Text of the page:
When Varilla announced completion, Bonnie looked in disgust at the lifeless form stretched out in front of them. One eye and much of the back of the skull was missing, casualty of the bullet that had proved too immediate and lethal an injury for even super healing. The stitched-together torso was a mosaic of thick, burgundy fluid oozing across pale skin, only the body hair creating any semblance of life. Its skin lay loose over flesh already beginning to dessicate. ‘Repaired’ or not, it was a corpse, not a man.
Half a dozen other people had entered the room. The two men in less sensible clothing Bonnie identified as Glimmer and Glitch, two other supers employed here. Kat had joined as well, and three (modestly dressed) women she didn’t know.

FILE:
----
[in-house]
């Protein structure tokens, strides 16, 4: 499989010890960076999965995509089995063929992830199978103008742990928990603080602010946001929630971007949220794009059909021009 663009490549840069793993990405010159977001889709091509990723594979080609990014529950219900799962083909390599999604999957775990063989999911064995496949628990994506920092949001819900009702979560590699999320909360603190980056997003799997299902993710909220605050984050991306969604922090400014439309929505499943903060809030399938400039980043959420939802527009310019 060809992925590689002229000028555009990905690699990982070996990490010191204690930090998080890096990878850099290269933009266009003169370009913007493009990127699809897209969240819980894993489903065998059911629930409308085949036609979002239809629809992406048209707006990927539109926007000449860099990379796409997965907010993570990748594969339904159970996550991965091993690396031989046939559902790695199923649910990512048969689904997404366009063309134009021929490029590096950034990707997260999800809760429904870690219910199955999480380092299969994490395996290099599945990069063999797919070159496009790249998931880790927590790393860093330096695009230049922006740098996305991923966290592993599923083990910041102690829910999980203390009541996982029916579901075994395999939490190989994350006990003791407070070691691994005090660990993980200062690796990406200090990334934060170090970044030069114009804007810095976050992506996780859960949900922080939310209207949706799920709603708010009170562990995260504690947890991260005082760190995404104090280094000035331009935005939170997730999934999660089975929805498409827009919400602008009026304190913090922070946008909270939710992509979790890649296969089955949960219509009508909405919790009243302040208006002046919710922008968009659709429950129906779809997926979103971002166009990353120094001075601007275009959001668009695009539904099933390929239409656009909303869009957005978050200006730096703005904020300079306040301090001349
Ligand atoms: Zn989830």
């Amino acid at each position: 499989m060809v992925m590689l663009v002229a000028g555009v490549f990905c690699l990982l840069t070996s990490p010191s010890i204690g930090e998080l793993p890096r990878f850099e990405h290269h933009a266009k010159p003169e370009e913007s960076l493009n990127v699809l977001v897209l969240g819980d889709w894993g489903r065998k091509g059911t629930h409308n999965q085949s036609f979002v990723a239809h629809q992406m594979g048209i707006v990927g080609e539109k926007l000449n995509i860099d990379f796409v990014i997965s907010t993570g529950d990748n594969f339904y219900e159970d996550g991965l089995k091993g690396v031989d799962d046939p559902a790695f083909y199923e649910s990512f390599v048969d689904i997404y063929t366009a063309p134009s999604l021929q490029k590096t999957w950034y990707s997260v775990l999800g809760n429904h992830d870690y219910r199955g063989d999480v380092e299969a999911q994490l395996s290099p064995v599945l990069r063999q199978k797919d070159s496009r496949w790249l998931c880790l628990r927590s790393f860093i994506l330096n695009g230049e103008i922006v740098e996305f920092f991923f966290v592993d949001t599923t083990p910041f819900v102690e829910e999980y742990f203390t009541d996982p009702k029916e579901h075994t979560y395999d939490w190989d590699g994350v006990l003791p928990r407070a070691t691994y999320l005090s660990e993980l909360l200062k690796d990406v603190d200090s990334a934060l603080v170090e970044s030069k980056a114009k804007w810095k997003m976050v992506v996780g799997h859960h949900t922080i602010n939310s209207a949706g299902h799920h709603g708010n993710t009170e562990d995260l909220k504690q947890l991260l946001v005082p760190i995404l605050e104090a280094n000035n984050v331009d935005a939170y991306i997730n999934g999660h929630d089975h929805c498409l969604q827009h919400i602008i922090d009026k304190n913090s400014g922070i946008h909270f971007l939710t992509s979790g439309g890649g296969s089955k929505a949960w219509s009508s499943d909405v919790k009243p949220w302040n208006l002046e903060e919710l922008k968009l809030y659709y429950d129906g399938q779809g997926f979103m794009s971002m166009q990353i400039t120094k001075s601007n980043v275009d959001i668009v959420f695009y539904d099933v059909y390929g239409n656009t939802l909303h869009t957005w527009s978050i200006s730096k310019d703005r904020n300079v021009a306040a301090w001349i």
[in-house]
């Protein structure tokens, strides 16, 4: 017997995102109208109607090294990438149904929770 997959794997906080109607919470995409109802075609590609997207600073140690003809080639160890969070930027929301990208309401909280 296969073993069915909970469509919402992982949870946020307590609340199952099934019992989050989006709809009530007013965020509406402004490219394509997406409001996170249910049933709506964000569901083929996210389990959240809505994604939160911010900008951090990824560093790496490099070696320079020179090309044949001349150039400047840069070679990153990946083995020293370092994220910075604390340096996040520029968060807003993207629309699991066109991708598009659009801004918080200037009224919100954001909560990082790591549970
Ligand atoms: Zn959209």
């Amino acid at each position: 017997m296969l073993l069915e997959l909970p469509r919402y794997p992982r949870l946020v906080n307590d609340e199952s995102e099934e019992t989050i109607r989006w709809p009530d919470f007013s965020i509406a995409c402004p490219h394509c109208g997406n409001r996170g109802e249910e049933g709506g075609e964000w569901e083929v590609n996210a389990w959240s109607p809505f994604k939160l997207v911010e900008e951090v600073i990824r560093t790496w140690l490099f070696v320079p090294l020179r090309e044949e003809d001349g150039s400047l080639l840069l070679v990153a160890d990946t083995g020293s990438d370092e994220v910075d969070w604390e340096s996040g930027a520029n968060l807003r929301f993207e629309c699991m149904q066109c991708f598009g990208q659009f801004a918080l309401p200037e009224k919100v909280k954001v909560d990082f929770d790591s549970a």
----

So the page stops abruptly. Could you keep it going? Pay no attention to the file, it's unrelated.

Everyone stood well back from the testing area as Doc Stevens activated the emitters. Nothing happened at first, other than the same quiet humming that Bonnie had heard when the machine was activated on an empty area. But, as they watched, the scars sank onto the corpse’s skin and disappeared. Monitoring equipment showed a temperature increase, and as they continued to watch, the missing pieces of the badly damaged head seemed to fill themselves in.
Varilla and her assistants scrambled for more medical sensors as the Doc made sure his own radiation sensors were capturing everything. But everyone froze when the corpse, its skin already having reclaimed its ruddiness, twitched and shuddered in a coughing fit.
An apparently uninjured man sat up on the table, spitting out a thick fluid and looking around in surprise, but his surprise was matched by that of the onlookers.
Meeting the man’s eyes, the Doc said, “Huh. I was not expecting this.”
Bonnie reconsidered her immediate resignation. There was, after all, much to do.